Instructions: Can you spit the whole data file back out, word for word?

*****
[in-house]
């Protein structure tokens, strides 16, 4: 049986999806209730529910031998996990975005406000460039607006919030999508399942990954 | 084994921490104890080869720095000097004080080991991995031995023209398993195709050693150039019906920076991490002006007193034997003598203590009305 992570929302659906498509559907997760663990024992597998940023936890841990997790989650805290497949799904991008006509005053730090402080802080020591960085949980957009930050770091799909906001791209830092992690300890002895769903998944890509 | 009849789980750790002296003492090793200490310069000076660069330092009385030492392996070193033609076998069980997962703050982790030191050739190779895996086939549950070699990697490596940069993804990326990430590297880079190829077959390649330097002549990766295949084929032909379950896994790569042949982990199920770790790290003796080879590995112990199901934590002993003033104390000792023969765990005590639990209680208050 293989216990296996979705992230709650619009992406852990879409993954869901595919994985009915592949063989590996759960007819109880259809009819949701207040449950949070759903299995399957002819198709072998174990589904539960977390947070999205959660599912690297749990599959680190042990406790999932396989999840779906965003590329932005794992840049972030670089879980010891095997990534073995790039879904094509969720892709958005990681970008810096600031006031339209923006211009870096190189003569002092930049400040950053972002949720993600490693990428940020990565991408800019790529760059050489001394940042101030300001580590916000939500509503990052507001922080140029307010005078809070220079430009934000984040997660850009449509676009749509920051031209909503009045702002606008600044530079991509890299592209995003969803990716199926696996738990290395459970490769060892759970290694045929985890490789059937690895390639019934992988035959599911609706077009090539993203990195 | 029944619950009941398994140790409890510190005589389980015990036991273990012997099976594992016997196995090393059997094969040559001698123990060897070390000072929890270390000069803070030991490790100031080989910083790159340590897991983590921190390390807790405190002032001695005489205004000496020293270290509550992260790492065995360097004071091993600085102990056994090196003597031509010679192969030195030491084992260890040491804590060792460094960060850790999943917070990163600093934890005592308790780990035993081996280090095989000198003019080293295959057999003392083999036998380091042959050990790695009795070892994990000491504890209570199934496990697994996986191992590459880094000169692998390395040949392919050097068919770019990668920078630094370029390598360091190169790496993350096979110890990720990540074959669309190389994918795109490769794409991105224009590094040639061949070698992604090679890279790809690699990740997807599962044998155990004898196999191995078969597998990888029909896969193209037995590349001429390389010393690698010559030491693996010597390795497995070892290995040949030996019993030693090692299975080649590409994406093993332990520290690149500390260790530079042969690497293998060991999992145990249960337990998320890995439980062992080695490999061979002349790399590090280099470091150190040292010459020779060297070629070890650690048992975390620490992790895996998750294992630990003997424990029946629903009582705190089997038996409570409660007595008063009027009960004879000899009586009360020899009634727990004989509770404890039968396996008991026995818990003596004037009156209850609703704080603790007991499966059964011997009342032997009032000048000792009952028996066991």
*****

[in-house]
């Protein structure tokens, strides 16, 4: 049986999806209730529910031998996990975005406000460039607006919030999508399942990954 | 084994921490104890080869720095000097004080080991991995031995023209398993195709050693150039019906920076991490002006007193034997003598203590009305 992570929302659906498509559907997760663990024992597998940023936890841990997790989650805290497949799904991008006509005053730090402080802080020591960085949980957009930050770091799909906001791209830092992690300890002895769903998944890509 | 009849789980750790002296003492090793200490310069000076660069330092009385030492392996070193033609076998069980997962703050982790030191050739190779895996086939549950070699990697490596940069993804990326990430590297880079190829077959390649330097002549990766295949084929032909379950896994790569042949982990199920770790790290003796080879590995112990199901934590002993003033104390000792023969765990005590639990209680208050 293989216990296996979705992230709650619009992406852990879409993954869901595919994985009915592949063989590996759960007819109880259809009819949701207040449950949070759903299995399957002819198709072998174990589904539960977390947070999205959660599912690297749990599959680190042990406790999932396989999840779906965003590329932005794992840049972030670089879980010891095997990534073995790039879904094509969720892709958005990681970008810096600031006031339209923006211009870096190189003569002092930049400040950053972002949720993600490693990428940020990565991408800019790529760059050489001394940042101030300001580590916000939500509503990052507001922080140029307010005078809070220079430009934000984040997660850009449509676009749509920051031209909503009045702002606008600044530079991509890299592209995003969803990716199926696996738990290395459970490769060892759970290694045929985890490789059937690895390639019934992988035959599911609706077009090539993203990195 | 029944619950009941398994140790409890510190005589389980015990036991273990012997099976594992016997196995090393059997094969040559001698123990060897070390000072929890270390000069803070030991490790100031080989910083790159340590897991983590921190390390807790405190002032001695005489205004000496020293270290509550992260790492065995360097004071091993600085102990056994090196003597031509010679192969030195030491084992260890040491804590060792460094960060850790999943917070990163600093934890005592308790780990035993081996280090095989000198003019080293295959057999003392083999036998380091042959050990790695009795070892994990000491504890209570199934496990697994996986191992590459880094000169692998390395040949392919050097068919770019990668920078630094370029390598360091190169790496993350096979110890990720990540074959669309190389994918795109490769794409991105224009590094040639061949070698992604090679890279790809690699990740997807599962044998155990004898196999191995078969597998990888029909896969193209037995590349001429390389010393690698010559030491693996010597390795497995070892290995040949030996019993030693090692299975080649590409994406093993332990520290690149500390260790530079042969690497293998060991999992145990249960337990998320890995439980062992080695490999061979002349790399590090280099470091150190040292010459020779060297070629070890650690048992975390620490992790895996998750294992630990003997424990029946629903009582705190089997038996409570409660007595008063009027009960004879000899009586009360020899009634727990004989509770404890039968396996008991026995818990003596004037009156209850609703704080603790007991499966059964011997009342032997009032000048000792009952028996066991």